• Summary
  • Contents
  • Subject index

Interest in economics is at an all-time high. Among the challenges facing the nation is an economy with rapidly rising unemployment, failures of major businesses and industries, and continued dependence on oil with its wildly fluctuating price. Economists have dealt with such questions for generations, but they have taken on new meaning and significance.Tackling these questions and encompassing analysis of traditional economic theory and topics as well as those that economists have only more recently addressed, 21st Century Economics: A Reference Handbook is a must-have reference resource.Key FeaturesProvides highly readable summaries of theory and models in key areas of micro and macroeconomics, helpful for students trying to get a "big picture" sense of the fieldIncludes introductions to relevant theory as well as empirical evidence, useful for readers interested in learning about economic analysis of an issue as well for students embarking on research projectsFeatures chapters focused on cutting-edge topics with appeal for economists seeking to learn about extensions of analysis into new areas as well as new approaches Presents models in graphical format and summarizes empirical evidence in ways that do not require much background in statistics or econometrics, so as to maximize accessibility to students.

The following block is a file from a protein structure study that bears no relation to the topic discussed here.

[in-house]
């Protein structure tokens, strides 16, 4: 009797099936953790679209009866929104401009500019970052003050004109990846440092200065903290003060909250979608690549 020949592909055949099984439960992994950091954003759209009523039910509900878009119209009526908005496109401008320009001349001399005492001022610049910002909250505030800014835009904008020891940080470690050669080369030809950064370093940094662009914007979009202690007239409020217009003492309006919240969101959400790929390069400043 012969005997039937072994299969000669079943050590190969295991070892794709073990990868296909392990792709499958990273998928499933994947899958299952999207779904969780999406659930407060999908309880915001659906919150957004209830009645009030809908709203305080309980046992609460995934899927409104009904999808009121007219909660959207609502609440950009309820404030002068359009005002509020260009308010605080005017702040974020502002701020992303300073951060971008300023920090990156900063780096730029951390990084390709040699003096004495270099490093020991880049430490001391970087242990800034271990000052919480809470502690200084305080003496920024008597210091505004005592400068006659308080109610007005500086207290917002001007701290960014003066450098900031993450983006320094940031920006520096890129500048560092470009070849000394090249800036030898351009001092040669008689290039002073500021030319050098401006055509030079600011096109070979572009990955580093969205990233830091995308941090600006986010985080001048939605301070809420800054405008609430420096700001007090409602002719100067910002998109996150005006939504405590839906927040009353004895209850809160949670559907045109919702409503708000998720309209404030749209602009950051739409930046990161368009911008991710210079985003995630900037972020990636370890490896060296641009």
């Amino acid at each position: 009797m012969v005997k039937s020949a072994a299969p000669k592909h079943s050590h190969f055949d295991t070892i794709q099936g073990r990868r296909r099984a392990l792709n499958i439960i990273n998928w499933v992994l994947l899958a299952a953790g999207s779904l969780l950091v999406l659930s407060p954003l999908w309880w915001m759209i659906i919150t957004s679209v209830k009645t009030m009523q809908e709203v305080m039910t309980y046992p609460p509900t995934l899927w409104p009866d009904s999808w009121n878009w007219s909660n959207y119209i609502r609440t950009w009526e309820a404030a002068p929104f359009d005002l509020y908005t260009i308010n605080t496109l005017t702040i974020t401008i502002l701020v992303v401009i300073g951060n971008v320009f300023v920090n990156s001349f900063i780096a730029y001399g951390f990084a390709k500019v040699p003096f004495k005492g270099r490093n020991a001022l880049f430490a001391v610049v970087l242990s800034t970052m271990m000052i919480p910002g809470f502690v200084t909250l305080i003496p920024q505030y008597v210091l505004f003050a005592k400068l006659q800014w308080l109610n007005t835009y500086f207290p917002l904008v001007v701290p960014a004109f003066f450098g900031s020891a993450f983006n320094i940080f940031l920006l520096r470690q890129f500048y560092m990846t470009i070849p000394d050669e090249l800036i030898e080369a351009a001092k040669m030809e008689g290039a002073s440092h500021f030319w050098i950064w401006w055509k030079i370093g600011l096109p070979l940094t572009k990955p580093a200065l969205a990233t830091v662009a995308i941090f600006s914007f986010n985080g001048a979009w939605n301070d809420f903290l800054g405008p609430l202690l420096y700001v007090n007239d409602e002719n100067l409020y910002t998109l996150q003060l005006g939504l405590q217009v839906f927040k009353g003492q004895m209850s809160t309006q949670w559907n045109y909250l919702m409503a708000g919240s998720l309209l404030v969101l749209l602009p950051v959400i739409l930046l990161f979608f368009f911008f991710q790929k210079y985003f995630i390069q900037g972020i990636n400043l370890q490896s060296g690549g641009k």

Economics of Information
Economics of information

As Francis Bacon once noted, knowledge is power. The need to acquire and process information is a tremendously important part of human interactions. Economic interactions are no exception. Investors buying stocks or other securities need to analyze the quality and reliability of information supplied to them. Employers must evaluate qualifications of job applicants prior to starting a working relationship with them. Insurance companies must set premiums based on the perceived risks of the insured. Examples of this sort abound in any field of economics.

The purpose of this chapter is to show that the structure of the information environment can have significant consequences for how the markets and the whole economy operate. Standard theories of competitive equilibrium usually avoid these issues ...

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